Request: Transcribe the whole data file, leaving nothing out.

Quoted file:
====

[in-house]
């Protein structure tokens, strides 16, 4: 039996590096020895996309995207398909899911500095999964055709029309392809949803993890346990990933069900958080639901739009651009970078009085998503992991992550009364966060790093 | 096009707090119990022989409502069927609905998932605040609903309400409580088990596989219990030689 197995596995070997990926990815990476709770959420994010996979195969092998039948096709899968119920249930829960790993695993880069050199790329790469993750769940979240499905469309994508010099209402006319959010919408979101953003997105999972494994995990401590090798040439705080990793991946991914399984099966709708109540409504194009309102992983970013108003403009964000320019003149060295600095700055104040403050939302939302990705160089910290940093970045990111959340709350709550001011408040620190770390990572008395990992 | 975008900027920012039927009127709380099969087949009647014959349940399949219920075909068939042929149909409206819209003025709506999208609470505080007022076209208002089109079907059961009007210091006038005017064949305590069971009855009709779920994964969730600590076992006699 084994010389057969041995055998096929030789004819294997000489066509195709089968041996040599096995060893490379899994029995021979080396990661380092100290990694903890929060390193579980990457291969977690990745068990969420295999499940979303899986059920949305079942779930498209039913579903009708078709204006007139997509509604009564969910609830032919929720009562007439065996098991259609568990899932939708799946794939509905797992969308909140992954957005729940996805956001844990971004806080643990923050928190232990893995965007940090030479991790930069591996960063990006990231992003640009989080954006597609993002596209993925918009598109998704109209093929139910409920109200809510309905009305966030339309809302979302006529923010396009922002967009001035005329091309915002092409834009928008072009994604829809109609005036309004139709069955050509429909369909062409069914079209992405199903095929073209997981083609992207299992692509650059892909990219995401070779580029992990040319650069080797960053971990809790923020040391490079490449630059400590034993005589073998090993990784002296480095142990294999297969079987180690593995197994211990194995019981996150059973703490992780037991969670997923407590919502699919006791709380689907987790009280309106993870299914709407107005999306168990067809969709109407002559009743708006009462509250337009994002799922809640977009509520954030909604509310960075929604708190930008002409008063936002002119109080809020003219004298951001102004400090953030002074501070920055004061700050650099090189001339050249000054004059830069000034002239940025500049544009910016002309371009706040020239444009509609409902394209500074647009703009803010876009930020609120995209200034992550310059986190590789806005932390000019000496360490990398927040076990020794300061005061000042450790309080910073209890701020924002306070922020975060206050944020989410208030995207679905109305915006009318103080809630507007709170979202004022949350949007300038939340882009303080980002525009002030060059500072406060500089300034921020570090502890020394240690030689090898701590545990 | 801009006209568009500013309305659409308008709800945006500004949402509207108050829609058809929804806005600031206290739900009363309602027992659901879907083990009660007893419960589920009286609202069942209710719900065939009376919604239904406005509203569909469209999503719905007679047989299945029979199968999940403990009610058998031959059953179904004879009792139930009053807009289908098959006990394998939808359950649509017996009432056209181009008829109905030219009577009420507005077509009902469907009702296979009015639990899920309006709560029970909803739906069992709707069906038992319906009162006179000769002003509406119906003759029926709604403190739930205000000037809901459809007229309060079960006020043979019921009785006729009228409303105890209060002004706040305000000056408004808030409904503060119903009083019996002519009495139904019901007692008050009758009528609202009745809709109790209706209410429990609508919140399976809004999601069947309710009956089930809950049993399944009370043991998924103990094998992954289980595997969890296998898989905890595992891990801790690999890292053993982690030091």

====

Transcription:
[in-house]
């Protein structure tokens, strides 16, 4: 039996590096020895996309995207398909899911500095999964055709029309392809949803993890346990990933069900958080639901739009651009970078009085998503992991992550009364966060790093 | 096009707090119990022989409502069927609905998932605040609903309400409580088990596989219990030689 197995596995070997990926990815990476709770959420994010996979195969092998039948096709899968119920249930829960790993695993880069050199790329790469993750769940979240499905469309994508010099209402006319959010919408979101953003997105999972494994995990401590090798040439705080990793991946991914399984099966709708109540409504194009309102992983970013108003403009964000320019003149060295600095700055104040403050939302939302990705160089910290940093970045990111959340709350709550001011408040620190770390990572008395990992 | 975008900027920012039927009127709380099969087949009647014959349940399949219920075909068939042929149909409206819209003025709506999208609470505080007022076209208002089109079907059961009007210091006038005017064949305590069971009855009709779920994964969730600590076992006699 084994010389057969041995055998096929030789004819294997000489066509195709089968041996040599096995060893490379899994029995021979080396990661380092100290990694903890929060390193579980990457291969977690990745068990969420295999499940979303899986059920949305079942779930498209039913579903009708078709204006007139997509509604009564969910609830032919929720009562007439065996098991259609568990899932939708799946794939509905797992969308909140992954957005729940996805956001844990971004806080643990923050928190232990893995965007940090030479991790930069591996960063990006990231992003640009989080954006597609993002596209993925918009598109998704109209093929139910409920109200809510309905009305966030339309809302979302006529923010396009922002967009001035005329091309915002092409834009928008072009994604829809109609005036309004139709069955050509429909369909062409069914079209992405199903095929073209997981083609992207299992692509650059892909990219995401070779580029992990040319650069080797960053971990809790923020040391490079490449630059400590034993005589073998090993990784002296480095142990294999297969079987180690593995197994211990194995019981996150059973703490992780037991969670997923407590919502699919006791709380689907987790009280309106993870299914709407107005999306168990067809969709109407002559009743708006009462509250337009994002799922809640977009509520954030909604509310960075929604708190930008002409008063936002002119109080809020003219004298951001102004400090953030002074501070920055004061700050650099090189001339050249000054004059830069000034002239940025500049544009910016002309371009706040020239444009509609409902394209500074647009703009803010876009930020609120995209200034992550310059986190590789806005932390000019000496360490990398927040076990020794300061005061000042450790309080910073209890701020924002306070922020975060206050944020989410208030995207679905109305915006009318103080809630507007709170979202004022949350949007300038939340882009303080980002525009002030060059500072406060500089300034921020570090502890020394240690030689090898701590545990 | 801009006209568009500013309305659409308008709800945006500004949402509207108050829609058809929804806005600031206290739900009363309602027992659901879907083990009660007893419960589920009286609202069942209710719900065939009376919604239904406005509203569909469209999503719905007679047989299945029979199968999940403990009610058998031959059953179904004879009792139930009053807009289908098959006990394998939808359950649509017996009432056209181009008829109905030219009577009420507005077509009902469907009702296979009015639990899920309006709560029970909803739906069992709707069906038992319906009162006179000769002003509406119906003759029926709604403190739930205000000037809901459809007229309060079960006020043979019921009785006729009228409303105890209060002004706040305000000056408004808030409904503060119903009083019996002519009495139904019901007692008050009758009528609202009745809709109790209706209410429990609508919140399976809004999601069947309710009956089930809950049993399944009370043991998924103990094998992954289980595997969890296998898989905890595992891990801790690999890292053993982690030091």